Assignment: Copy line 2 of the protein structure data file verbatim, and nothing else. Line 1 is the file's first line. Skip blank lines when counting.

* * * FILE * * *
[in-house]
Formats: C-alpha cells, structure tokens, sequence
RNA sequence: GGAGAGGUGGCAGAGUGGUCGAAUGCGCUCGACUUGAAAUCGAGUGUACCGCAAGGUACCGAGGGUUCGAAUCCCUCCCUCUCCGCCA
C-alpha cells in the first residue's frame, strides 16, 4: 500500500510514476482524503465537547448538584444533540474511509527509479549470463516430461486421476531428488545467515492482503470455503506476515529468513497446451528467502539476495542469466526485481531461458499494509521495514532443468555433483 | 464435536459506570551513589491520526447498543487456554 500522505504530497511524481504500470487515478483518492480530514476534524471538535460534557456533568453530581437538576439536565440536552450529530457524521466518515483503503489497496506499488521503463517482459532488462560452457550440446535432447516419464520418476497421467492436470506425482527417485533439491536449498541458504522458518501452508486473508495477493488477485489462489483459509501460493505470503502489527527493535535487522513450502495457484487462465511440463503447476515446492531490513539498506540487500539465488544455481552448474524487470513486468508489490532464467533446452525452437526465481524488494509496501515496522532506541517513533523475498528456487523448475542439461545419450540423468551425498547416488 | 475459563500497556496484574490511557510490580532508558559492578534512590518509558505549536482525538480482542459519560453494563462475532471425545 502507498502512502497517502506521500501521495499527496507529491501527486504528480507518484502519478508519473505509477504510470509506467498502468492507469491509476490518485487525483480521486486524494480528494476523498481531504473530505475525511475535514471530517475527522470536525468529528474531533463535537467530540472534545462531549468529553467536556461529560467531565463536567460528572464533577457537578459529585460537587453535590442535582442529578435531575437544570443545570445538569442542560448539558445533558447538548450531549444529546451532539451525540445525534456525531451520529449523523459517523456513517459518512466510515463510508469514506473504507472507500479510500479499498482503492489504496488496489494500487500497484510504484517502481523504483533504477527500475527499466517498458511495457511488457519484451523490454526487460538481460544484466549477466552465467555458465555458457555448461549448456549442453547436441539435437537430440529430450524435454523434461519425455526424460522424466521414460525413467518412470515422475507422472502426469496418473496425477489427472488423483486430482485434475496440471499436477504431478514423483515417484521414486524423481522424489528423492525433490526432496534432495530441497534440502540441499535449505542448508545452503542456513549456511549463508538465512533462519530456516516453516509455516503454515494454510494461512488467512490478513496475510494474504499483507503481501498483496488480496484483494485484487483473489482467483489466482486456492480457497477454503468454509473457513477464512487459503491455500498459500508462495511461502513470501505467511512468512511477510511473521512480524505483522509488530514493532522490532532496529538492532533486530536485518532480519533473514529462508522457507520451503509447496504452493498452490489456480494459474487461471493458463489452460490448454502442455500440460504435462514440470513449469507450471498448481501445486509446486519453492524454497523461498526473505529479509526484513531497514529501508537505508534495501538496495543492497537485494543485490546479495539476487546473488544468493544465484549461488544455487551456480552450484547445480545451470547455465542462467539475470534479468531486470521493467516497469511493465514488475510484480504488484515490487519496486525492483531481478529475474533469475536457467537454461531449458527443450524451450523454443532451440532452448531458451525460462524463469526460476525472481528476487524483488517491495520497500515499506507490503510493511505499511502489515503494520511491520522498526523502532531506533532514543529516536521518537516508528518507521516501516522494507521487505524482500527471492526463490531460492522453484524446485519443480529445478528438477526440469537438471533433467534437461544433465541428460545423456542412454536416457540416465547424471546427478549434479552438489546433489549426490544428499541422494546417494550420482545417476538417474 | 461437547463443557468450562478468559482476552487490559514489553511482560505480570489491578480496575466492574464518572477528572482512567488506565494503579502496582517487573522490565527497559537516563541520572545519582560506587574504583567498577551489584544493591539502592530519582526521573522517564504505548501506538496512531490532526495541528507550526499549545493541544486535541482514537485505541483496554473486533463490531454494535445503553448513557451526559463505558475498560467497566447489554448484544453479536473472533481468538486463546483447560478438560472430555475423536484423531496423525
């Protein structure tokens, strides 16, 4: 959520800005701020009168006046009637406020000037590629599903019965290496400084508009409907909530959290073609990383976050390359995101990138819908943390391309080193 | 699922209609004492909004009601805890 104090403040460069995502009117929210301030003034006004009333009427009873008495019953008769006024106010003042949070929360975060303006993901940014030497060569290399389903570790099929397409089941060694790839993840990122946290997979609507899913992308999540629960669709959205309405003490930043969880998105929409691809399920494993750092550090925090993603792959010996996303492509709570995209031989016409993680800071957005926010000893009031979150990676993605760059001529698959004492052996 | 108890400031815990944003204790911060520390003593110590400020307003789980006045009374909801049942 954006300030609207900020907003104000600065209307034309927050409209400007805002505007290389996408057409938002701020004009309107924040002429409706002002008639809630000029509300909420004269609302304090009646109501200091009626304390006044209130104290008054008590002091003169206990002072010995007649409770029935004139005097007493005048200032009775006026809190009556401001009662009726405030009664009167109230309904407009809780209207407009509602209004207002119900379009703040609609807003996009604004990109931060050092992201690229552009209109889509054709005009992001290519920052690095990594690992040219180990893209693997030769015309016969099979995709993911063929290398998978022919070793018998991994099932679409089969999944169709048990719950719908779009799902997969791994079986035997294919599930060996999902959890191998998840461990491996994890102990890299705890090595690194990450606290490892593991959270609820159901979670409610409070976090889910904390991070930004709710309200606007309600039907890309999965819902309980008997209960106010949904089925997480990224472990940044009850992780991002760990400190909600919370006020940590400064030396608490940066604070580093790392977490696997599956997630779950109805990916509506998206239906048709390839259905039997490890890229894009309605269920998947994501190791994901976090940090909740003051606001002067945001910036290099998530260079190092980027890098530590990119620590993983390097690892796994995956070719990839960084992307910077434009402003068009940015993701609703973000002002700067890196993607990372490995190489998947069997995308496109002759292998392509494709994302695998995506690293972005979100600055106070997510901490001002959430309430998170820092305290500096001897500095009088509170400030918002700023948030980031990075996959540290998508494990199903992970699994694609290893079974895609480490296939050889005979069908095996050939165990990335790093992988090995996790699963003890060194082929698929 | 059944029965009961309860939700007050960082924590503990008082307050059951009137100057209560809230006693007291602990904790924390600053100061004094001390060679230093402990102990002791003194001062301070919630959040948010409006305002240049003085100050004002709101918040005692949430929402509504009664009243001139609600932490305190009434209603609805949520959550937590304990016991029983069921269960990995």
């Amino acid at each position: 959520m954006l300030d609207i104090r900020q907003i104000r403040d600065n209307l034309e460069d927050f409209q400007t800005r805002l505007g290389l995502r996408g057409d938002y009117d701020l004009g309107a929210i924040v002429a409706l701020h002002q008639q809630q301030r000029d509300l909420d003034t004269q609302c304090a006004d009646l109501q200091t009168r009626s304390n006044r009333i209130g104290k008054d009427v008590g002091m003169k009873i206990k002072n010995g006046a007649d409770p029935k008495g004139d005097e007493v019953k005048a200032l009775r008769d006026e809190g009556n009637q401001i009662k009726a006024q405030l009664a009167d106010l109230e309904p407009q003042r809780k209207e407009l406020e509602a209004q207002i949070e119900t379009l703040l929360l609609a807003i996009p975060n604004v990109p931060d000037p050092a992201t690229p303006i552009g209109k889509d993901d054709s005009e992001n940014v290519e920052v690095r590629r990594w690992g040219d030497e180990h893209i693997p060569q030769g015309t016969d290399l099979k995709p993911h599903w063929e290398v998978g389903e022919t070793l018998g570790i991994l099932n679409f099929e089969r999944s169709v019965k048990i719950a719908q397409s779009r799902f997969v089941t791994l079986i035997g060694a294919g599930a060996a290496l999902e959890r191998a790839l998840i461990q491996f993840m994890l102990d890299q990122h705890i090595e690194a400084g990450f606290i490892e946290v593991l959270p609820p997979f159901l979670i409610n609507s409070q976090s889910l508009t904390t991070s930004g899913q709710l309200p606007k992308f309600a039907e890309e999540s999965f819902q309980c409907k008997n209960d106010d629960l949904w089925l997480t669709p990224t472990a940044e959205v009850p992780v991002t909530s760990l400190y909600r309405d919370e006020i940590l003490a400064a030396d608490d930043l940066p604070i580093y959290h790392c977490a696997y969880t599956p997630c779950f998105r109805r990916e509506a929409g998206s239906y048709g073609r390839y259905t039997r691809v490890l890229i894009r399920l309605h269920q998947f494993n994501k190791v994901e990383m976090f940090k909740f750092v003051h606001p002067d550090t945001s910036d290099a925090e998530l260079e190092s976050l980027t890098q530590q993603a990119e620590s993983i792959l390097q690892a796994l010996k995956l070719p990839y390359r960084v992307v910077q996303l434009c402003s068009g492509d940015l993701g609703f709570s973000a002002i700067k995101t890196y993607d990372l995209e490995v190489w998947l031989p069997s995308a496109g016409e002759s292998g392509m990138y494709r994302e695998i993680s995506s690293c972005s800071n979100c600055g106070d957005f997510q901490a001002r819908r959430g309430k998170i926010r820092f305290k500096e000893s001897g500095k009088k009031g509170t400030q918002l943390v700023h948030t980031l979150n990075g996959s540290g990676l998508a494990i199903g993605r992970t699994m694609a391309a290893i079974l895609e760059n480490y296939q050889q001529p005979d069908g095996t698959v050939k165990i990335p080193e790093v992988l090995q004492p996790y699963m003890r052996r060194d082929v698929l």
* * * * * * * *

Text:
Formats: C-alpha cells, structure tokens, sequence